Both Parents’ Work Lives Affect Kids’ Growth, but Research Won’t Tell You So
Research around how working parents affect a child’s development have focused on the effect maternal employment has on kids. The assumption that a growing child needs their mother first and foremost, and full-time, is a launching premise from which several researchers have attempted to study the increasingly common phenomenon of two-working-parent households. The result? Scores of studies delineating how the absence of mothers during the early years of a kid’s life negatively impacts kids’ emotional growth and intelligence.
Luckily, as the phenomenon of the working woman took root in society, and more and more heterosexual couples adapting to two-working-parent households, researchers have slowly (and rarely) started to conduct studies from a more neutral perspective — one that assumes a mother’s 24/7 presence isn’t the ideal for their kids and that a father’s contributions are equally essential for child development.
First, this busted long-standing myths about maternal employment and its effects. In a 2010 meta-analysis of five decades’ worth of studies researching kids’ development in families with working parents, researchers found maternal employment, especially in the early years of a child’s life, does not negatively impact the child’s emotional growth at all.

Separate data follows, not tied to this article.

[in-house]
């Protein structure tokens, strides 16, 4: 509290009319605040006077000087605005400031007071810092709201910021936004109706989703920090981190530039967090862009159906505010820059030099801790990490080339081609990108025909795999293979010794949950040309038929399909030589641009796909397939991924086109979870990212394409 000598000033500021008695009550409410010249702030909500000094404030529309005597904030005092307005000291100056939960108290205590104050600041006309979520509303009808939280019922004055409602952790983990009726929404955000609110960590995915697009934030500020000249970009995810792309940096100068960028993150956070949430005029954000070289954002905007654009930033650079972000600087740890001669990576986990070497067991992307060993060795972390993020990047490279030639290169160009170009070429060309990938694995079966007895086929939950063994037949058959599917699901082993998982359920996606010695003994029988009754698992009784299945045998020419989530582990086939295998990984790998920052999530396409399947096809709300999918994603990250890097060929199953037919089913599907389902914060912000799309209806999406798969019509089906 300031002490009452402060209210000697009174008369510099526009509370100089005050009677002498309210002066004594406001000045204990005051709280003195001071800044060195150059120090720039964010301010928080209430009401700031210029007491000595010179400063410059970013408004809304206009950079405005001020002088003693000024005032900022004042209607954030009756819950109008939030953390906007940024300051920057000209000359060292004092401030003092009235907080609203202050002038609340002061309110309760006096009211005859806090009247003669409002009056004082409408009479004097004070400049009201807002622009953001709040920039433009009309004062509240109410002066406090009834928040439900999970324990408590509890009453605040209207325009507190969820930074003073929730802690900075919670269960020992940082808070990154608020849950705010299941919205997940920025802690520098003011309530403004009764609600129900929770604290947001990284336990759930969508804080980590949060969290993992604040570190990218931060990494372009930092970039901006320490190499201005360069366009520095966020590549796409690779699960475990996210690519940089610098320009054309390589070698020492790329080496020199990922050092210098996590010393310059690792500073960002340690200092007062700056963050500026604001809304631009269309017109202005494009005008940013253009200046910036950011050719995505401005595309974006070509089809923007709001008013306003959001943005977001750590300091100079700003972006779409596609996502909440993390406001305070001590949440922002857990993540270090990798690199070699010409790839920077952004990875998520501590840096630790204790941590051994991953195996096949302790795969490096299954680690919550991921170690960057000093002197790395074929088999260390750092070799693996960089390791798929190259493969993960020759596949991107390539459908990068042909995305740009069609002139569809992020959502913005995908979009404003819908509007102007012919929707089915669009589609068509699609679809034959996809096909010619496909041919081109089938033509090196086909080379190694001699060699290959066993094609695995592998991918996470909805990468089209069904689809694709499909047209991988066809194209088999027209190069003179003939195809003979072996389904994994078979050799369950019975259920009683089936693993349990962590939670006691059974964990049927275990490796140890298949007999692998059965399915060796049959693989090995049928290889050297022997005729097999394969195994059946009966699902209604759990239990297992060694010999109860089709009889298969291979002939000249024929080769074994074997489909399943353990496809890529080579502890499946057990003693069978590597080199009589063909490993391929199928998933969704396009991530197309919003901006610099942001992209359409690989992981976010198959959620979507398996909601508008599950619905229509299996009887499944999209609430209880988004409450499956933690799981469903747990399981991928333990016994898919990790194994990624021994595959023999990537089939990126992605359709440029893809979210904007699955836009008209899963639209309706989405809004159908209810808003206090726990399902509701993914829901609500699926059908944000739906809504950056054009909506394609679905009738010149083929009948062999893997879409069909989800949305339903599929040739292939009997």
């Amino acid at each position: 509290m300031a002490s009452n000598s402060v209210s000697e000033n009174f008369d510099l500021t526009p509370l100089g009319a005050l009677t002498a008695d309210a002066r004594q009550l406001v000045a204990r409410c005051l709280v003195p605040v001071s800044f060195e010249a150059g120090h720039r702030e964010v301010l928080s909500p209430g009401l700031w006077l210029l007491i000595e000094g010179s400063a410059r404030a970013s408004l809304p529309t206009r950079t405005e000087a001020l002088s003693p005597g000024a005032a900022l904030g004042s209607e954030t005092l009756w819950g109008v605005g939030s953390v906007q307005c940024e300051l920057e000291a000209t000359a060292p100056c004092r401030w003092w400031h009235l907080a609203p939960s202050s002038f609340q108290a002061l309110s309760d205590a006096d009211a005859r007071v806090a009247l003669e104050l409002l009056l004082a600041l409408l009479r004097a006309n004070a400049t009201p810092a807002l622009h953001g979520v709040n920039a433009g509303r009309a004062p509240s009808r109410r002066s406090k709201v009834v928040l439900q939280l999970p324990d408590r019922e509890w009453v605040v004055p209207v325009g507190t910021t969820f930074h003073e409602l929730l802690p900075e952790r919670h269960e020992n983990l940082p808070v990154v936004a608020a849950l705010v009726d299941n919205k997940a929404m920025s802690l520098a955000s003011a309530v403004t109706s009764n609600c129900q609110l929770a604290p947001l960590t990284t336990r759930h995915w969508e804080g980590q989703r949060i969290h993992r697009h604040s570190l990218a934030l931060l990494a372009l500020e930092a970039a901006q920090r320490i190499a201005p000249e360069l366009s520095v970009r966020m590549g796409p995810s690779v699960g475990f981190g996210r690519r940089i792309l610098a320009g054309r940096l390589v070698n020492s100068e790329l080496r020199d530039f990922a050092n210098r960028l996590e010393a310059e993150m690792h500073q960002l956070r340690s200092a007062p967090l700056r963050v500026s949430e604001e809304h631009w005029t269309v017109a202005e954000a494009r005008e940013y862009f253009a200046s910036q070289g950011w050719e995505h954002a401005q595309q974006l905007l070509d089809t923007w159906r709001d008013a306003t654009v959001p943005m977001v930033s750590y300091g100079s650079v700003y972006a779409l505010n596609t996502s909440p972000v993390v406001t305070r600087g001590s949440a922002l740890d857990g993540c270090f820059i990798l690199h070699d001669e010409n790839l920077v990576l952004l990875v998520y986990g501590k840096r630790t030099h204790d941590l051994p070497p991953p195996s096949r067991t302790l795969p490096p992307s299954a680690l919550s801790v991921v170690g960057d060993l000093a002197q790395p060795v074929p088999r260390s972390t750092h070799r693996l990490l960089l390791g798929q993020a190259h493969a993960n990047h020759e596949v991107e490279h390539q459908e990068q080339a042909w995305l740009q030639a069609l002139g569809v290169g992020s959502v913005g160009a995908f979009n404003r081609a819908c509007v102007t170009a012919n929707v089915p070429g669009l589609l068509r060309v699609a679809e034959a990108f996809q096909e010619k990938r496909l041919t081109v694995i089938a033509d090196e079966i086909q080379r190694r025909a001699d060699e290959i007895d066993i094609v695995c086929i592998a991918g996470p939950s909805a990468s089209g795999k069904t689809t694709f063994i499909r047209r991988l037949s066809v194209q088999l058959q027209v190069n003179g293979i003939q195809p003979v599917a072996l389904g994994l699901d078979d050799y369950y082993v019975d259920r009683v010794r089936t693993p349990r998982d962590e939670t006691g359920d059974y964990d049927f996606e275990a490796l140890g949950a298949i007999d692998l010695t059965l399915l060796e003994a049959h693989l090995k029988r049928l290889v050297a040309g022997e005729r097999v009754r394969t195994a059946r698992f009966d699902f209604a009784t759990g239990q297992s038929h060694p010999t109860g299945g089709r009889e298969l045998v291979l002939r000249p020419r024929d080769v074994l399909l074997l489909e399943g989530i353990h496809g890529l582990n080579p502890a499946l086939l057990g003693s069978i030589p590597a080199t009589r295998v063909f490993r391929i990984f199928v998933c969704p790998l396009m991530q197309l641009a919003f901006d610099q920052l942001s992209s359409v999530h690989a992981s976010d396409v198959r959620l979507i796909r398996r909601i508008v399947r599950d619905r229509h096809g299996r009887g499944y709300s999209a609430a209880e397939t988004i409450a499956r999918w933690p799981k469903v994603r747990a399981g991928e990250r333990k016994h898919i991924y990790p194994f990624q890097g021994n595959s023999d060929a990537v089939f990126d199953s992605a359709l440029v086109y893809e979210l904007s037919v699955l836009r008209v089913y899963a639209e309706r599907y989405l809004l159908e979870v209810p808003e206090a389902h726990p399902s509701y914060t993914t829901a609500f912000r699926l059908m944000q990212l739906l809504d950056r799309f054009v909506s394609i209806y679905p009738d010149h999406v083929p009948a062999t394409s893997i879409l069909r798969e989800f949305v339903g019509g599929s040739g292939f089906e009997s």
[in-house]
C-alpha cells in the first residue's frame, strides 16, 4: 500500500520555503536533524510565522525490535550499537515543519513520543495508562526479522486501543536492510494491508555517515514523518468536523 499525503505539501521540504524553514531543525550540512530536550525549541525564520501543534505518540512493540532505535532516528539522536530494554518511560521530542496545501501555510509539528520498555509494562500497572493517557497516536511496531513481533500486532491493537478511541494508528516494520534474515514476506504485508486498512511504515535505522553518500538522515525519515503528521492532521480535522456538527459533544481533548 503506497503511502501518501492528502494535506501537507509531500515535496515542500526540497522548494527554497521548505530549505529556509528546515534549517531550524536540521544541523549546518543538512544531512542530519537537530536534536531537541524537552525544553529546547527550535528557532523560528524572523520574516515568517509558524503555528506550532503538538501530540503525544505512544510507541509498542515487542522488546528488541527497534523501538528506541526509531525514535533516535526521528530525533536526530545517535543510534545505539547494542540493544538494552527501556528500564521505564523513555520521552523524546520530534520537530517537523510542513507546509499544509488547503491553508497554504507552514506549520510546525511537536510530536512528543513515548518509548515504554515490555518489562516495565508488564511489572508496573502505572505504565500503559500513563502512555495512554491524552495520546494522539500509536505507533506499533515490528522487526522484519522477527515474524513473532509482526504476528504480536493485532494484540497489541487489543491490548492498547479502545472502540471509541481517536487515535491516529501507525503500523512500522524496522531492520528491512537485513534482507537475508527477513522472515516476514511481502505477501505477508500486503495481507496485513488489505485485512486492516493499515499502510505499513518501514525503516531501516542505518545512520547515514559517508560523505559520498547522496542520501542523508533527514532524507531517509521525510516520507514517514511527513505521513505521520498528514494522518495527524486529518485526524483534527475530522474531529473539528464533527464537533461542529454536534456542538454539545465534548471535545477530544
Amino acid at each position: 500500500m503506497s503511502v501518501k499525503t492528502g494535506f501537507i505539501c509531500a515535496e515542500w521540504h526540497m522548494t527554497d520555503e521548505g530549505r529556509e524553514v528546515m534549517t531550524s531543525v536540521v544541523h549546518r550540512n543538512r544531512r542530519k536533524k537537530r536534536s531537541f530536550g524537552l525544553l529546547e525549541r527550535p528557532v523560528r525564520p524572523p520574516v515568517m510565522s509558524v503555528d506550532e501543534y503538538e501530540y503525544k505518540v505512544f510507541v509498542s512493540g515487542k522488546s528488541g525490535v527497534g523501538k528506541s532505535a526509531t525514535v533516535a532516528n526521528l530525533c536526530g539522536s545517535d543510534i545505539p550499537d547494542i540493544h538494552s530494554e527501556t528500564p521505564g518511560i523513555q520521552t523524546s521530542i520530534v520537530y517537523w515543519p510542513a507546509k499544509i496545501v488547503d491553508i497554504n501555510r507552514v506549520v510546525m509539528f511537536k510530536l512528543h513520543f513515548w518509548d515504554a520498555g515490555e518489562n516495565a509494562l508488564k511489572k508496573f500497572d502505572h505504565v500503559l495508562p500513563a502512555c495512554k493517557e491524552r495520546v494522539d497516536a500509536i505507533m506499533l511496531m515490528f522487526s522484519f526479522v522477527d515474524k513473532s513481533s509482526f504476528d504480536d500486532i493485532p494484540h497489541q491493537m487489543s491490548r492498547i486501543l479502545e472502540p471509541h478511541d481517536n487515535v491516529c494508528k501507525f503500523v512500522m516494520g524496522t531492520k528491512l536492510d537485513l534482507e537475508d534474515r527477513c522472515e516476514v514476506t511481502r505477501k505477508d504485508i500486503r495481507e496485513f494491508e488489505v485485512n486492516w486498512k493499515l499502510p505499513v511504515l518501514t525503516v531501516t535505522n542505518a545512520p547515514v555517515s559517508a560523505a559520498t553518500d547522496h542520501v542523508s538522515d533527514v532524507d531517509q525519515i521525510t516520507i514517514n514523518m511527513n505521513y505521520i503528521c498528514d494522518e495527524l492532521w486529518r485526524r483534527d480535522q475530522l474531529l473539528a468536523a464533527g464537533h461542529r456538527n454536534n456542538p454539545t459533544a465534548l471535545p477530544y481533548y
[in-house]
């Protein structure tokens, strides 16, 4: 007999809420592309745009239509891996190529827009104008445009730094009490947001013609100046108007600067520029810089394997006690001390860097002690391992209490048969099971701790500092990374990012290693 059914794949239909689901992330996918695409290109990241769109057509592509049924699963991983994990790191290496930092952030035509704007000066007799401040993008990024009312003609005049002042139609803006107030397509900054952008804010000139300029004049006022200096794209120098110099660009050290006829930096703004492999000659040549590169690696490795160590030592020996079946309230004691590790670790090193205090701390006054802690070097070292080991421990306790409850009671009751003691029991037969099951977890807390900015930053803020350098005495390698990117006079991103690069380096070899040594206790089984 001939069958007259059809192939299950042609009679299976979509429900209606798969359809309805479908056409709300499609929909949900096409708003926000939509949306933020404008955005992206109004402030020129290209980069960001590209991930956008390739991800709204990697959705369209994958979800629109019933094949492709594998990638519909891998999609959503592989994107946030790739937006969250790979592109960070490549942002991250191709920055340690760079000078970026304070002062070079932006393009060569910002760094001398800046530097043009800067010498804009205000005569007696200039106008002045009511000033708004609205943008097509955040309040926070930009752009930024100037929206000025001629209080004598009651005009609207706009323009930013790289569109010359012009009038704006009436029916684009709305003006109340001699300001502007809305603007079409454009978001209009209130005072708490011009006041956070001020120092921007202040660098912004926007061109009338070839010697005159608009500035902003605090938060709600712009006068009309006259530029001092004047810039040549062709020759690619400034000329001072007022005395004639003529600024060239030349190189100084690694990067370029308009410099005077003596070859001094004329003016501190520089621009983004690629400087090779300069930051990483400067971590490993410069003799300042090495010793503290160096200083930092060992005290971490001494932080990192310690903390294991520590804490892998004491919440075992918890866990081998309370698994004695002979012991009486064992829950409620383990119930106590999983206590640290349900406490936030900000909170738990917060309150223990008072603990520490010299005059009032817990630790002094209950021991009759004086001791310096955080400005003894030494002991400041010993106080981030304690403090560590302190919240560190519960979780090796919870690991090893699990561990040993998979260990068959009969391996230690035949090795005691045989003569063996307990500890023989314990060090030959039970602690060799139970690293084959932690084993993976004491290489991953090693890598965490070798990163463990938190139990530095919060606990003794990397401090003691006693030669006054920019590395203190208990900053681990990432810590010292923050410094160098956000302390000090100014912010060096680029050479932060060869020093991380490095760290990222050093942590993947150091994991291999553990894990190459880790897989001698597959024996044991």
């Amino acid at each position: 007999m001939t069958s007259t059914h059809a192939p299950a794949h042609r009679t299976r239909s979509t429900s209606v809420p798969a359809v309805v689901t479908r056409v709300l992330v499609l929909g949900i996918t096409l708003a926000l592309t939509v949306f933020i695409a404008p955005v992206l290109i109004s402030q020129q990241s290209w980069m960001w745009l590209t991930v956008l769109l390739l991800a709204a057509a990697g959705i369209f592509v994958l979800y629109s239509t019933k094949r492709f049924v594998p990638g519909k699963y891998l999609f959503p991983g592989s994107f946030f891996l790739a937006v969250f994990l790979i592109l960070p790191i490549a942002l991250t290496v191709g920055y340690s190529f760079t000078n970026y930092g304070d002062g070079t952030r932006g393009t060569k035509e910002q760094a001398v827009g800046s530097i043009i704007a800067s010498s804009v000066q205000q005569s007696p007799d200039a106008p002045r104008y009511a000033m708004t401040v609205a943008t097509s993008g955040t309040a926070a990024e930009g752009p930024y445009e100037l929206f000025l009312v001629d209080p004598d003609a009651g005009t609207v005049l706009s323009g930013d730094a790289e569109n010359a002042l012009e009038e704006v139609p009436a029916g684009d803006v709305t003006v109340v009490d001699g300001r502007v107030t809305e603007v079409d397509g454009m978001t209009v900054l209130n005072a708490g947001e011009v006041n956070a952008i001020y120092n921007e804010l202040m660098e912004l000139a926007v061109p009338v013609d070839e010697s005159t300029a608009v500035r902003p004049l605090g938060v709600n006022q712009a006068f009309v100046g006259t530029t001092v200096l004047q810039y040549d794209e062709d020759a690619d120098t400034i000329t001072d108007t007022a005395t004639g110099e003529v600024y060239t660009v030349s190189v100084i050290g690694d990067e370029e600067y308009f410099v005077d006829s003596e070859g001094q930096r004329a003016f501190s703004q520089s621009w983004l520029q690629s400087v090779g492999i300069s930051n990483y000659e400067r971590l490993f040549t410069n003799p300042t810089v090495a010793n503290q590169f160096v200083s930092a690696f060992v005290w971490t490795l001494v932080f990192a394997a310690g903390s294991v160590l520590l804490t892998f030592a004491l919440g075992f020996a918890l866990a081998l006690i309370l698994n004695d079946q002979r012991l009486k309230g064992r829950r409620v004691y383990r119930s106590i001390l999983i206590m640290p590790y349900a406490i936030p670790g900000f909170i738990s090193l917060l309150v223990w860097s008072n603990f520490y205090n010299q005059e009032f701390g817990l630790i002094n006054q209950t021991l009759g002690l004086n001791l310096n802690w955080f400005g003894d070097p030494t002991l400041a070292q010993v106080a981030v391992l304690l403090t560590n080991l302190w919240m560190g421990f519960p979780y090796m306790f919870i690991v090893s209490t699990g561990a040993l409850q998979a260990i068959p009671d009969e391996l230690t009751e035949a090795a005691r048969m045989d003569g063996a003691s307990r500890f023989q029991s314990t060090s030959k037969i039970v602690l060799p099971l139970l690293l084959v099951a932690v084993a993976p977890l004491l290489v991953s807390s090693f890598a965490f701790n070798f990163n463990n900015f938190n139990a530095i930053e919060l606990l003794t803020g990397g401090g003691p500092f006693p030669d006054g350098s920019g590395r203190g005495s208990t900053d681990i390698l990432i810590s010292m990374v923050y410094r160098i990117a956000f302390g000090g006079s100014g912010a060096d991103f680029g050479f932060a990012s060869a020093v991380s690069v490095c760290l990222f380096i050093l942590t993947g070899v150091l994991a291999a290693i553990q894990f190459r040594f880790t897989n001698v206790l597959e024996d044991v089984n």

What’s more, researchers found maternal employment between the first and fifth year of a child’s life might even be beneficial: it was associated with higher rates of academic achievement for the child later and a less internalized negative behavior, as compared to children whose mothers stayed at home during the first five years of their lives. This, a separate set of researchers found in 2014, was because working mothers compensated for quantity of time spent with their kids with quality time, engaging in activities that would positively influence kids’ growth, such as unstructured play. “Specifically, children with full-time working mothers spend about six fewer hours per week in unstructured activities than children with stay-at-home mothers,” researchers write.
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Research-based on more progressive divisions of labor in carework can also answer questions about how much time working parents — both mothers and fathers — need to spend with their kids for optimal emotional growth and how to spend it.
Researchers found it’s not the quantity of time either parent spends with their children, but the quality, that matters. Going beyond whether parents work part-time or full-time, and the total amount of time parents spend with their children, work/life and career management professors Jeff Greenhaus and Stewart Friedman studied how much importance parents put on career and family, how present they were at home with their kids, and their own enjoyment related to their work.